A second pass code that would allow the user to log on and gain access,
    but would also notify security that there is a problem. This of coarse
    has to be backed up by well trained armed security guards.



    >
    > TIA.


    --

    Quote of the month

    .. When trouble arises and things look bad, there is
    always one individual who perceives a solution and is
    willing to take command. Very often, that individual is
    crazy.


    Ok two quotes:

    "The SAT losing the analogy section is like Christmas
    losing fruitcake — it may have been “tried and true, but nobody really
    ever liked it that much.”
    Jon Zeitlin, director of Kaplan’s New SAT test-prep program,.
    Guardenman, Jan 21, 2004
    #17
  18. Jase

    Guardenman Guest

    How it would work depends on the system and what it is used for.

    BigWallop wrote:
    >
    > "Ford Prefect" <> wrote in message
    > news:...
    > >
    > >
    > > BigWallop wrote:
    > > > "Ford Prefect" <> wrote in message
    > > > news:...
    > > >
    > > >>
    > > >>Drew Cooper [MSFT] wrote:
    > > >>
    > > >>>The second question seems interesting to me. Made me wonder if we'll
    > > >>
    > > > see
    > > >
    > > >>>biometric devices that only allow "calm" users to log on, access a
    > > >>
    > > > resource,
    > > >
    > > >>>etc.
    > > >>>
    > > >>>There's probably either a good SF plot device or a thesis in that if
    > > >>
    > > > these
    > > >
    > > >>>were homework questions. :)
    > > >>
    > > >>"Duress" passwrods already do just that and are in use in some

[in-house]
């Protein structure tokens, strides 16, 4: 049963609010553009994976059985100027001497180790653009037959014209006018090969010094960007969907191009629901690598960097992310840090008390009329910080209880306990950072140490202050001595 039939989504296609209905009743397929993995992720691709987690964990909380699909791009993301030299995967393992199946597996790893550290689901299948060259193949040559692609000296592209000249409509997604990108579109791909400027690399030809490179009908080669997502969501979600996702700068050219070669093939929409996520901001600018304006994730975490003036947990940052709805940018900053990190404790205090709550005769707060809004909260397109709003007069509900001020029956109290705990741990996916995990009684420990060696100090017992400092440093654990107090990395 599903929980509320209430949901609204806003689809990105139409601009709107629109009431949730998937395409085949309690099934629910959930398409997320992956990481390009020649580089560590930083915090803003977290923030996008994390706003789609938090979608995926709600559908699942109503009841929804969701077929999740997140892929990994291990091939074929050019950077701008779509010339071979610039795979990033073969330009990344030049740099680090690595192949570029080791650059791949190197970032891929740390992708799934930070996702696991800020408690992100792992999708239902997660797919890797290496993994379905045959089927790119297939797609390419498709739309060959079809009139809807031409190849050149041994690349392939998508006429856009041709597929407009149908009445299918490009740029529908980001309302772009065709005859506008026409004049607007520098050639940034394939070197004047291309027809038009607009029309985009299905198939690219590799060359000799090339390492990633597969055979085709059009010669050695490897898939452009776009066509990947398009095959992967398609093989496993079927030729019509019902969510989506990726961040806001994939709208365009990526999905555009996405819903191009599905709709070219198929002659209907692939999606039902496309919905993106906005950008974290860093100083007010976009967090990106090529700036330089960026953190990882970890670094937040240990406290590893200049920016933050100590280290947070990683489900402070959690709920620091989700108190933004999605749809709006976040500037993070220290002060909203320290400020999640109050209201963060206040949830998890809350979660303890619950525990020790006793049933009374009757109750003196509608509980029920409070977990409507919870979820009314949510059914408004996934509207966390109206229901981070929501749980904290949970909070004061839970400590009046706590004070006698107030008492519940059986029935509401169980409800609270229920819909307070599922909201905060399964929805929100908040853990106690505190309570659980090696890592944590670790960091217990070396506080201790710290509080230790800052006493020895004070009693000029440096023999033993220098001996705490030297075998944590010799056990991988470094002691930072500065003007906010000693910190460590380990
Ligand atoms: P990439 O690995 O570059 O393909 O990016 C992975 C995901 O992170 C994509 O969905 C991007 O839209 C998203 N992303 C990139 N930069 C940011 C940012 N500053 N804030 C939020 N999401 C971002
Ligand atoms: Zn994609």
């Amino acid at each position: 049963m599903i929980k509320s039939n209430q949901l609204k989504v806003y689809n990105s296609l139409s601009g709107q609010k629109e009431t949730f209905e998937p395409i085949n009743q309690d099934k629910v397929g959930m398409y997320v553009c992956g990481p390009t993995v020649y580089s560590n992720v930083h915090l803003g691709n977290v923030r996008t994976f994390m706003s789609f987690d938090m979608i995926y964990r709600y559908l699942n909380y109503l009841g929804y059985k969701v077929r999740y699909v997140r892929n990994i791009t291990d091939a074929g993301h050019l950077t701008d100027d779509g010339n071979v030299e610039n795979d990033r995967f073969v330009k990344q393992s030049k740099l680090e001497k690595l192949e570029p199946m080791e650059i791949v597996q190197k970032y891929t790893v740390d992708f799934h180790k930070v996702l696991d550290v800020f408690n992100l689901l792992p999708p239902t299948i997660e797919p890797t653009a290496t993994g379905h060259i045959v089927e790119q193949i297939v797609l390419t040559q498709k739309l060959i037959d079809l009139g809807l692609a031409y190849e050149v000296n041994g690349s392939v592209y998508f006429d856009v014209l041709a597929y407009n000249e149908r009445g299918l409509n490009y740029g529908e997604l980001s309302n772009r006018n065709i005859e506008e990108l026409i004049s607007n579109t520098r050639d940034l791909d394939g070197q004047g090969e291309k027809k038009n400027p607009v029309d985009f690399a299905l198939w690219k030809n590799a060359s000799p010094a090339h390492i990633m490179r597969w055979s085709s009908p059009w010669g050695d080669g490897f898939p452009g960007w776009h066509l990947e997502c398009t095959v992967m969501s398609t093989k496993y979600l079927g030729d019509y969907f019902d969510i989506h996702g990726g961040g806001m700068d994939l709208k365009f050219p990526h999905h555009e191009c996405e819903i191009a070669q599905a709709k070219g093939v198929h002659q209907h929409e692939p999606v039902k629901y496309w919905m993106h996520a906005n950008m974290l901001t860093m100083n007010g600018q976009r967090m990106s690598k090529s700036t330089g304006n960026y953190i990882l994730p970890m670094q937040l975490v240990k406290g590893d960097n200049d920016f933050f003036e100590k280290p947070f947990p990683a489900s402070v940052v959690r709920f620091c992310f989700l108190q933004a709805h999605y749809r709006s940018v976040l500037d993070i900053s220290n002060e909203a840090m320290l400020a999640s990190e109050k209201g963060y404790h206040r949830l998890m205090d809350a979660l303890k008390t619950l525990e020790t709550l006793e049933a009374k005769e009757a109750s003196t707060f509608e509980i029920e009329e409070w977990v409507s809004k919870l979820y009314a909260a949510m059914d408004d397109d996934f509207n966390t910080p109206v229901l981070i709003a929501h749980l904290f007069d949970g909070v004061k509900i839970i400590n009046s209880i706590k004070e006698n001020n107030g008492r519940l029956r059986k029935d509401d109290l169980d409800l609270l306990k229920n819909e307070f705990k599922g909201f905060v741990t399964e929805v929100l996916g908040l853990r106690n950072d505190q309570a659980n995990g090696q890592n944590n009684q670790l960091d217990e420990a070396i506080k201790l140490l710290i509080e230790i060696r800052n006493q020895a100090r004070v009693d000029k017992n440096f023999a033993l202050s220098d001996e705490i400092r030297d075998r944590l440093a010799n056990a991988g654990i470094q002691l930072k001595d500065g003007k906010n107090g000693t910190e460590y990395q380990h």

> > >>interesting places. Principal is that user has a special password that
    > > >>is only entered under "duress" conditions - security system then alerts
    > > >>appropriate personnel for action.
    > > >>
    > > >
    > > >
    > > > An example of this please.

    > >
    > > Example of what? How it works? That's self-explanatory.
    > >
    > >

    >
    > Of how it would work please.
    >
    > ---
    > http://www.basecuritysystems.no-ip.com
    >
    > Outgoing mail is certified Virus Free.
    > Checked by AVG anti-virus system (http://www.grisoft.com).
    > Version: 6.0.563 / Virus Database: 355 - Release Date: 17/01/04


    --

    Quote of the month

    .. When trouble arises and things look bad, there is
    always one individual who perceives a solution and is
    willing to take command. Very often, that individual is
    crazy.


    Ok two quotes:

    "The SAT losing the analogy section is like Christmas
    losing fruitcake — it may have been “tried and true, but nobody really
    ever liked it that much.”
    Jon Zeitlin, director of Kaplan’s New SAT test-prep program,.
    Guardenman, Jan 21, 2004
    #18
  19. Jase

    Jase Guest

    "BigWallop" <spamguard@_spam_guard.com> wrote in message
    news:OaoPb.5464$...
    <snip!>
    >
    > Of how it would work please.


    It's hardly a difficult concept.
    Jase, Jan 21, 2004
    #19
  20. Jase

    Jase Guest

    "Alan P" <alan@(nojunkplease)alancode.net> wrote in message
    news:buju1c$bmc$...
    > Sounds like a homework question :)


    You're warm...
    Jase, Jan 21, 2004
    #20